In the Old Country, otherwise known as Bavaria, September brings about the most beloved of all ‘fests; Oktoberfest. Today Oktoberfest is the world’s largest fair held annually in Munich, Bavaria, Germany. It is a 16-day festival running from late September to the first weekend in October that hosts more than 6 million people from around the world.
To provide more on the scope of Oktoberfest, one has only to look at the astounding numbers generated by the event each year. Last year the event was attended by 6.4 million people, who consumed more than nine million liters of beer, ate more than 500,000 roasted chickens and 330,000 sausages. The festival grounds covered 42 acres – approximately the size of 32 Everbank Fields – and contained 14 massive beer tents with room for up to 10,000 partiers. Waitresses at Oktoberfest must be able to carry up to 10 full steins of beer – each weighing five pounds when full – without spilling.
To the locals Oktoberfest is known as “die Wies’n,” after the informal name of the fairgrounds. Oktoberfest is an important part of Bavarian culture, having been held since 1810. Other cities across the world also hold Oktoberfest celebrations – including Jacksonville’s Jaxtoberfest – modeled after the original Munich event.
The beginnings of Oktoberfest harken back to 1810 when Crown Prince Ludwig, who later became King Ludwig I, married Princess Therese of Saxe-Hildburghausen on October 12. The happy couple wanted to share their joyous occasion with the citizens of their beloved Munich, so they invited all to attend the festivities held on the fields in front of the city gates. The fields were named Theresienwiese (“Theresa’s meadow”) in honor of the Crown Princess, and have kept that name ever since, although the locals have since abbreviated the name simply to the “Wies’n”. Nearly 40,000 Bavarians crowded the fields and enjoyed the fanfare and revelry.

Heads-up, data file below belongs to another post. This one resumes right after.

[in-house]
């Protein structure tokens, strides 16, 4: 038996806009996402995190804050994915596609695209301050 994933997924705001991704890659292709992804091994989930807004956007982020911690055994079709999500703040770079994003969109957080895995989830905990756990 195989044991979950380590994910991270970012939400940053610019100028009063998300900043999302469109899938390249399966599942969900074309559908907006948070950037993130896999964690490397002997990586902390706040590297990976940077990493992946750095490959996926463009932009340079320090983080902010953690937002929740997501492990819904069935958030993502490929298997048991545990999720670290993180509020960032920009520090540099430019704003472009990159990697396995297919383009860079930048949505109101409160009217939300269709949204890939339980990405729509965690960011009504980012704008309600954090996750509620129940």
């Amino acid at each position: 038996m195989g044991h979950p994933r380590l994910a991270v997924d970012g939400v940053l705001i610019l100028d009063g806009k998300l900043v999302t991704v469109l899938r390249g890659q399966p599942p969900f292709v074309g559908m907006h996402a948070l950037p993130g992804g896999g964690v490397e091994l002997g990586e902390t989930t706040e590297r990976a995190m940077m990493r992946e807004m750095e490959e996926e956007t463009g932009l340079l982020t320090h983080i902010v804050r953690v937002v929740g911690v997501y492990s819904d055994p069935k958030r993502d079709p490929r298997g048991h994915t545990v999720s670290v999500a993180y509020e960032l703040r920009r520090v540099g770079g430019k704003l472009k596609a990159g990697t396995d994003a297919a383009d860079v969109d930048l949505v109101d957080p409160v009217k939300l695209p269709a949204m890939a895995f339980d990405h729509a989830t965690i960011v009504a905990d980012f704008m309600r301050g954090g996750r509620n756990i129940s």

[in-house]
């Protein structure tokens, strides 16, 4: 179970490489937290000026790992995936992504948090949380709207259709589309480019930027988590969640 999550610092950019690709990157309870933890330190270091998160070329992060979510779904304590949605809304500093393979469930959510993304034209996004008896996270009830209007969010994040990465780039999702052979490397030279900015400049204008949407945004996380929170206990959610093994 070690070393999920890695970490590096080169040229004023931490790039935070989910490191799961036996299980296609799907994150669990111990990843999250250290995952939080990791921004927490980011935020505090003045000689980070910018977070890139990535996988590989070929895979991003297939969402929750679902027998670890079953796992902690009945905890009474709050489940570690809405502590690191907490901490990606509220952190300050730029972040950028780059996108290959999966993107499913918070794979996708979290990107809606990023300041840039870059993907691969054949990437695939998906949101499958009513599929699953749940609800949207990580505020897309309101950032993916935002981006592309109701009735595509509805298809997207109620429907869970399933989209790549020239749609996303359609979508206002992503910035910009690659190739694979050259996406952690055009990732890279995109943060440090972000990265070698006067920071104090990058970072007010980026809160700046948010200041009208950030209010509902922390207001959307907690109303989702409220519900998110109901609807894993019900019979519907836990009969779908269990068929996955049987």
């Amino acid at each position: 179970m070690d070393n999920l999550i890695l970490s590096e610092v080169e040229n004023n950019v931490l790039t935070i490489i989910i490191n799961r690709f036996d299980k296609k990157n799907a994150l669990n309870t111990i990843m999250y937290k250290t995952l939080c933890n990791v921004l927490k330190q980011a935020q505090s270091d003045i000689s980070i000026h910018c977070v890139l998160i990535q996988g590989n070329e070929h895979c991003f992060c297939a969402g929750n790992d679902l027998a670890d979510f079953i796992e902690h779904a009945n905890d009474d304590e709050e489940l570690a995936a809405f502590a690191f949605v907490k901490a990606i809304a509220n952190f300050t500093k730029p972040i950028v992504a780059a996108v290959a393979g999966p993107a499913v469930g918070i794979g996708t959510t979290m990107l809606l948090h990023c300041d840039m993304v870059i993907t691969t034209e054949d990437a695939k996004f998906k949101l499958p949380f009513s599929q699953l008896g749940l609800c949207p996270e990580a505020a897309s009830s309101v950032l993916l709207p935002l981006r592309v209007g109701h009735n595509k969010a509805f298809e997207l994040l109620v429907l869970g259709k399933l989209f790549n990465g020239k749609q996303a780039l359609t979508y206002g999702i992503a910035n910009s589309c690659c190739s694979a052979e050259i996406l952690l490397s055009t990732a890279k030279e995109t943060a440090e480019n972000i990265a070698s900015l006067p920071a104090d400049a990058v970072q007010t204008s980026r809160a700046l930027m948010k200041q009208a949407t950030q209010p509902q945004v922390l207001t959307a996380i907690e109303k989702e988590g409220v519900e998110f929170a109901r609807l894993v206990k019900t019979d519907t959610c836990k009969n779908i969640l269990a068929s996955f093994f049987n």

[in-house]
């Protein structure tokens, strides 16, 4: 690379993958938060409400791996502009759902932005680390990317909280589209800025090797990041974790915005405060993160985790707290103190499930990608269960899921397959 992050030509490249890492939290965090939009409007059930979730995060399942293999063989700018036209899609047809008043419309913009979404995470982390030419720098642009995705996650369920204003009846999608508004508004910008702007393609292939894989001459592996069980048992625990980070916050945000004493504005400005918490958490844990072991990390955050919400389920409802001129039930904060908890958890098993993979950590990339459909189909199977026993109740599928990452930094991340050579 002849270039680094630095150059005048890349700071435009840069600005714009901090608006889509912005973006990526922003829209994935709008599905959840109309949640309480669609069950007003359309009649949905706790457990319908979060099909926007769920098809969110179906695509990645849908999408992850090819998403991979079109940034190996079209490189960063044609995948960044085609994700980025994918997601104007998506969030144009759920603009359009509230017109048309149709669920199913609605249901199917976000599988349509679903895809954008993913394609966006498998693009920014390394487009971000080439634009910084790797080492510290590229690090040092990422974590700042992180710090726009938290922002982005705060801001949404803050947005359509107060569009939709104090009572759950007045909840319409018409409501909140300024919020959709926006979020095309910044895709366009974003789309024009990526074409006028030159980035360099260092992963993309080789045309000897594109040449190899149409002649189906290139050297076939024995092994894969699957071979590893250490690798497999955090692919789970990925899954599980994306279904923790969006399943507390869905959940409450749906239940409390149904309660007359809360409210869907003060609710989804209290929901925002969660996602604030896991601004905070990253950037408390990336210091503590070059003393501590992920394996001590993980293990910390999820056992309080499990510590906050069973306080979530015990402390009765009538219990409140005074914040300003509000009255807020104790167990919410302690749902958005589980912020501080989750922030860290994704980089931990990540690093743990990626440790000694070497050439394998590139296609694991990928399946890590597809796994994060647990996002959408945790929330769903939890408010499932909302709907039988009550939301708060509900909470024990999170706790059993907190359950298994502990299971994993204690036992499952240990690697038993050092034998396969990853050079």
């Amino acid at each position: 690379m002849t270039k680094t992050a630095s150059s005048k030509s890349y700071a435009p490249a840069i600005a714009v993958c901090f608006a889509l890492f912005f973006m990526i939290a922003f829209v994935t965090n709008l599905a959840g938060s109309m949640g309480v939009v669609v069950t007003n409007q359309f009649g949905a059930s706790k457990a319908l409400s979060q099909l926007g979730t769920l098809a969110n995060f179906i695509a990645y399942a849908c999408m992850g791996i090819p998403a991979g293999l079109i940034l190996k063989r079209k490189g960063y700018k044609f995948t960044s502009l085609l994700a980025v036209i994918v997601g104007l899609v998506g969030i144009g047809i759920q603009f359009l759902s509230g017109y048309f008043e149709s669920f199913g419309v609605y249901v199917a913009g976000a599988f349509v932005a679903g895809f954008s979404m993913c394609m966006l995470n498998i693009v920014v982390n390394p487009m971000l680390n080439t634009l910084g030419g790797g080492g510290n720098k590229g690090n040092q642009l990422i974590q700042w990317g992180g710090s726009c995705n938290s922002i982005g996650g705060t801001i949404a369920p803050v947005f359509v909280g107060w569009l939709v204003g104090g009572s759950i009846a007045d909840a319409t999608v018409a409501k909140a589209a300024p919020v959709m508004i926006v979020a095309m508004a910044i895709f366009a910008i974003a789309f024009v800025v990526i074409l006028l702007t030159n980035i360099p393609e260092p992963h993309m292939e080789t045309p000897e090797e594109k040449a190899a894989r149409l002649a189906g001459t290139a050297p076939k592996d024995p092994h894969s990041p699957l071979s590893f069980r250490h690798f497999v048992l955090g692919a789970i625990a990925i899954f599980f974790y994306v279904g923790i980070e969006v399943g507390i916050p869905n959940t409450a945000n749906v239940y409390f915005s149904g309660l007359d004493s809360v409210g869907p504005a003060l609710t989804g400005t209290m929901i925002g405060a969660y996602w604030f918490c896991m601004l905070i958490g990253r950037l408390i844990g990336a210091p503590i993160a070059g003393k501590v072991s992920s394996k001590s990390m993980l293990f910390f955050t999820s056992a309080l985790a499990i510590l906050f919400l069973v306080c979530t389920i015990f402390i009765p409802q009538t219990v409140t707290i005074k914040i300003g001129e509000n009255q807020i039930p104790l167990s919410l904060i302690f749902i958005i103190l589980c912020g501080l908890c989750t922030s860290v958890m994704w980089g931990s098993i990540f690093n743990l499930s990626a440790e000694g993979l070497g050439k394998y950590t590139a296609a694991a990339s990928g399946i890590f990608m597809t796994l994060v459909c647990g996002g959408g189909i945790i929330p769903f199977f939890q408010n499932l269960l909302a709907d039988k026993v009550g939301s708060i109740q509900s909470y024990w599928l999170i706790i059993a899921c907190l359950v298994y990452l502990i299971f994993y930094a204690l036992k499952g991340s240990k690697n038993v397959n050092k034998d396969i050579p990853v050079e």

The event ended with horse races attended by the Royal Family. The decision to repeat the horse races the following year gave rise to the tradition of the Oktoberfest. In 1816, carnival booths began appearing at the event with prizes consisting of silver, porcelain, and jewelry. The founding citizens of Munich assumed responsibility for festival management in 1819 and it was decided to make the Oktoberfest an annual event.
Only beer conforming to the Reinheitsgebot, at a minimum of 13.5% Stammwürze (approximately 6% alcohol by volume) may be served at Oktoberfest. To tie the festival to its home town, only beers brewed within the city limits of Munich are allowed. Only beers meeting these criteria may be designated Oktoberfest beer. Other similar beers, brewed outside of Munich, are more correctly called Oktoberfest-style.
There are only six breweries that meet all the above criteria. They are:
- Staatliches Hofbräu-München
In 1950 the festival adopted a ceremonial opening presided over by the incumbent mayor of Munich. In the new tradition, at high noon on the first day of the festival there is a 12-gun salute followed immediately by the mayor tapping and drawing the first beer of the festival. When the first stein is filled, the mayor faces the crowd and shouts, “O’zapft is!” which translates to, “It is tapped!” The mayor then presents the first mug to Minister-President of the State of Bavaria. After the ceremony the beer begins to flow and the party truly fires up.